May 27, 2013
I left the Pacific Crest Trail in southern Oregon in September 2012 after what seemed to me like fairly sudden onset of severe knee pain. Just one day of walking, a 5,000 foot drop in elevation, and twenty miles hiked by early afternoon in order to catch a ride in Seiad Valley, California, and my knees hurt. This was after 1,758 knee pain free trail miles and five months of hiking. I put off going to the doctor for seven months. That doesn’t make sense. I know.
Not all, but many long trail hikers, myself included, resist going to the doctor. Maybe it’s because of a lack of funds. More likely a reluctance to spend funds. And even more likely attitudes of “I know my body … I’ll work through it … it can’t be serious, I walked so far without pain … I can figure this out and self treat …”
Well, I didn’t figure it out. After some internet research, I thought maybe I had patellar tendinitis. I rested my knees. I iced them. I stretched. And seven months later they weren’t any better.
Finally, I was ready to go to the doctor. Friends recommended the Kuala Lumpur Sports Medicine Centre. After a hefty payment (in Malaysia one usually pays the doctor up front and gets reimbursed by health insurance later), and most of a day getting knee x-rays and MRIs, Dr. Saw showed me my pictures. The tissues in my knees were inflamed and had pushed my knee caps to the outside of my knees. I had synovial plica syndrom. Therapy would probably get them better. Worst case might be surgery.
Eorthopod.com’s A Patient’s Guide to Plica Syndrome helped me understand what’s going on.
Synovial tissue is a thin, slippery material that lines joints like the knee. Plica is a fold in this lining. Imagine the inner lining of the knee joint as a sleeve of tissue. Just as a tailor leaves extra folds of material at the back of sleeves on a shirt to allow for unrestricted motion of the arms, the synovial sleeve of tissue has folds of material that allow movement of the bones of the joint without restriction.
Four plica synovial folds are found in the knee, but only one seems to cause trouble. This structure is called the medial plica. The medial plica attaches to the lower end of the patella (kneecap) and runs sideways to attach to the lower end of the thighbone at the side of the knee joint closest to the other knee. Most of us (50 to 70 percent) have a medial plica, and it doesn’t cause any problems.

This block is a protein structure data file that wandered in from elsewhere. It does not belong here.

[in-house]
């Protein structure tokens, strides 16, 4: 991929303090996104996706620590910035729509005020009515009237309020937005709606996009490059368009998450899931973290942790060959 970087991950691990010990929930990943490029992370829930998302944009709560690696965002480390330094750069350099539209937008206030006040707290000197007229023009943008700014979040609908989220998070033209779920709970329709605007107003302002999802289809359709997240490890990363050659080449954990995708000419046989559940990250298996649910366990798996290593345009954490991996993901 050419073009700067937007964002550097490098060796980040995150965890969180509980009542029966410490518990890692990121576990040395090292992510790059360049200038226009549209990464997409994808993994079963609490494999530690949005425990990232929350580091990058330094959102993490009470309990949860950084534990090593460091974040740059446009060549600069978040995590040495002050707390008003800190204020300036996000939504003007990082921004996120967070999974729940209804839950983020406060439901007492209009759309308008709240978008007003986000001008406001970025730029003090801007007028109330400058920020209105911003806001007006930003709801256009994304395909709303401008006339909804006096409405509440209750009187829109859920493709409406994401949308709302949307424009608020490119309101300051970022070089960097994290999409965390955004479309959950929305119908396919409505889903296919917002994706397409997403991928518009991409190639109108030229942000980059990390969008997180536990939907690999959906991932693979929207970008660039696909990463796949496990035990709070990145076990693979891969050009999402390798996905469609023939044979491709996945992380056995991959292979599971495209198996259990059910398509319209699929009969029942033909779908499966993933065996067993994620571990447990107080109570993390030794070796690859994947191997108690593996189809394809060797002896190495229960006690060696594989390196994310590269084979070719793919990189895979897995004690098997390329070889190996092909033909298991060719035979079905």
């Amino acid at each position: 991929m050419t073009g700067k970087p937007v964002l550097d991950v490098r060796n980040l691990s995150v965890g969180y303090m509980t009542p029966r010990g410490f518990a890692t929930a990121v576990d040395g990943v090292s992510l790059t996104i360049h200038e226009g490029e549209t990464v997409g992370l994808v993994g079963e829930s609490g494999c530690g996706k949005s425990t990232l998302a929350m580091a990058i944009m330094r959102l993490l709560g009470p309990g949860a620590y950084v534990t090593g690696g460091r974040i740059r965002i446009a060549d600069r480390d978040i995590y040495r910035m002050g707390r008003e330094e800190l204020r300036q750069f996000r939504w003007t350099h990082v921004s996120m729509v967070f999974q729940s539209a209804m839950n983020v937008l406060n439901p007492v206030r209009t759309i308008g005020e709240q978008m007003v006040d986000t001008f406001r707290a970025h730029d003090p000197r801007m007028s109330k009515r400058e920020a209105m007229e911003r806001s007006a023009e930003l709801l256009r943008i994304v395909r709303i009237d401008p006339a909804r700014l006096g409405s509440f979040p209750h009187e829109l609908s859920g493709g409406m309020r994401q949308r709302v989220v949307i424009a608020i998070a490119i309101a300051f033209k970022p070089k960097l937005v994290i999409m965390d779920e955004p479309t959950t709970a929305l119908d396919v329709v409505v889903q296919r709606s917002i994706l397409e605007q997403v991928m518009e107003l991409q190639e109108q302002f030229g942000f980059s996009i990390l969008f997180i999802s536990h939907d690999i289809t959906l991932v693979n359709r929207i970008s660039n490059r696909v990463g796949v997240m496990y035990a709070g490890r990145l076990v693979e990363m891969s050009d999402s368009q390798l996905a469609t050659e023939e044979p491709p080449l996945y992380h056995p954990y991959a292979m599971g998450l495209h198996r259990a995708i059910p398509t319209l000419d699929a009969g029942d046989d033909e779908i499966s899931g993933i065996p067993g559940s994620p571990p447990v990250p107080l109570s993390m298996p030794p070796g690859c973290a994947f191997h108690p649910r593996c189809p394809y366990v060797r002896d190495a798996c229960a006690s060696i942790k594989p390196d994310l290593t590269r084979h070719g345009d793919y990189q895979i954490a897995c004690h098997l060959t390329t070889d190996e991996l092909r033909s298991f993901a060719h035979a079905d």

Synovial Plica Syndrome
Synovial Plica Syndrome is typically an overuse, repetitive motion injury. The plica can be irritted by certain repetitive motions or kneeling over long periods. Like hiking, Dr. Shaw told me. Especially hiking downhill because the knee has only a limited range of motions, muscles, and ligaments to rely on when going downhill as compared to hiking uphill. And accumulating all the downhill hiking, not just the drop into Seiad Valley. Sudden injury such as stiking the area around the plica when falling down can also result in synovial plica syndrome. I hadn’t any falls but I did walk down from a lot mountain passes and peaks. It is a crest trail.
When plica is irritated, the synovial tissue in the knee swells and is painful. When the synovial tissue is inflamed, the area of the plica becomes thicker. For me this thicker tissue pushed my knee caps to the side which in turn keeps the plica inflamed resulting in a painful cycle.
Therapy for my synovial plica syndrome started out like most with icing and non-steroidal anti inflammation drugs (NSAIDs) like ibuprofen to get the swelling and pain down. Then came knee cap manipulations followed by ultrasound in the areas of pain. Then came stretching, and excercises to strengthen the muscles around the knee and get the knee cap to go back where it belongs. These included excercises for the quadriceps, hamstrings, and calve muscles.
For five weeks I went to therapy two and sometimes three times per week. I also had home therapy excercise and icing regimens I did two to three times per day. My knees complained. But then they started to feel better. And when I returned to the United States at the end of May, I felt ready to hike again. Sweet.
Stretch and stretch again. Apparently, I did not stretch my legs enough. Five minutes at night and a few in the morning some days but not regularly is not adequate. Not only should I have stretched more rigourously (calves, quads, and hamstrings), I should have been regularly massaging and stretching my illiotiblial band (IT band – fascia or connective tissue located below the skin that runs from the pelvis, over the hip, and down to the knee on the outside of the upper leg). My IT band is way tight. Lesson learned the hard way.